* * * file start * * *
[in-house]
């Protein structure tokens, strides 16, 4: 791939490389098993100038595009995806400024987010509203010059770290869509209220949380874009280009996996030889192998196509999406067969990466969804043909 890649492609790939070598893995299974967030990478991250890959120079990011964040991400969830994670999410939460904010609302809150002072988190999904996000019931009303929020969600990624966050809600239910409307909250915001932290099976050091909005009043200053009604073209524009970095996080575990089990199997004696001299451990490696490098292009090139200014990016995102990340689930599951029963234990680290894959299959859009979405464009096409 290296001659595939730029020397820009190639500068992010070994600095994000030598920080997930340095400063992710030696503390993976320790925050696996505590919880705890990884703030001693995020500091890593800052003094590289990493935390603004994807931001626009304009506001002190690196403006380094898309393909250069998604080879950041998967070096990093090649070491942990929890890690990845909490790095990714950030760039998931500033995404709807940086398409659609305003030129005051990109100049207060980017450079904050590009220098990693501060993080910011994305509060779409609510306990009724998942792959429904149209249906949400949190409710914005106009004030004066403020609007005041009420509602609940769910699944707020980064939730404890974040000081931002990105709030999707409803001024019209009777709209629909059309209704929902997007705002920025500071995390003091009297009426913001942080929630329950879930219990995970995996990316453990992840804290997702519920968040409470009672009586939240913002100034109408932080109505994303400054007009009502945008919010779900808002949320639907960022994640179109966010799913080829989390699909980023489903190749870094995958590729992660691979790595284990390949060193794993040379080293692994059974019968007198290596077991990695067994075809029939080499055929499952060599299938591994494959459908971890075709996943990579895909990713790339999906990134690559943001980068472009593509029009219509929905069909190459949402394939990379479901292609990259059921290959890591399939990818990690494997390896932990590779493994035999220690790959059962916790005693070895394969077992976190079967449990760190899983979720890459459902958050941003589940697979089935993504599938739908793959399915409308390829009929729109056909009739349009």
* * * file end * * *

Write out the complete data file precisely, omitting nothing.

[in-house]
């Protein structure tokens, strides 16, 4: 791939490389098993100038595009995806400024987010509203010059770290869509209220949380874009280009996996030889192998196509999406067969990466969804043909 890649492609790939070598893995299974967030990478991250890959120079990011964040991400969830994670999410939460904010609302809150002072988190999904996000019931009303929020969600990624966050809600239910409307909250915001932290099976050091909005009043200053009604073209524009970095996080575990089990199997004696001299451990490696490098292009090139200014990016995102990340689930599951029963234990680290894959299959859009979405464009096409 290296001659595939730029020397820009190639500068992010070994600095994000030598920080997930340095400063992710030696503390993976320790925050696996505590919880705890990884703030001693995020500091890593800052003094590289990493935390603004994807931001626009304009506001002190690196403006380094898309393909250069998604080879950041998967070096990093090649070491942990929890890690990845909490790095990714950030760039998931500033995404709807940086398409659609305003030129005051990109100049207060980017450079904050590009220098990693501060993080910011994305509060779409609510306990009724998942792959429904149209249906949400949190409710914005106009004030004066403020609007005041009420509602609940769910699944707020980064939730404890974040000081931002990105709030999707409803001024019209009777709209629909059309209704929902997007705002920025500071995390003091009297009426913001942080929630329950879930219990995970995996990316453990992840804290997702519920968040409470009672009586939240913002100034109408932080109505994303400054007009009502945008919010779900808002949320639907960022994640179109966010799913080829989390699909980023489903190749870094995958590729992660691979790595284990390949060193794993040379080293692994059974019968007198290596077991990695067994075809029939080499055929499952060599299938591994494959459908971890075709996943990579895909990713790339999906990134690559943001980068472009593509029009219509929905069909190459949402394939990379479901292609990259059921290959890591399939990818990690494997390896932990590779493994035999220690790959059962916790005693070895394969077992976190079967449990760190899983979720890459459902958050941003589940697979089935993504599938739908793959399915409308390829009929729109056909009739349009």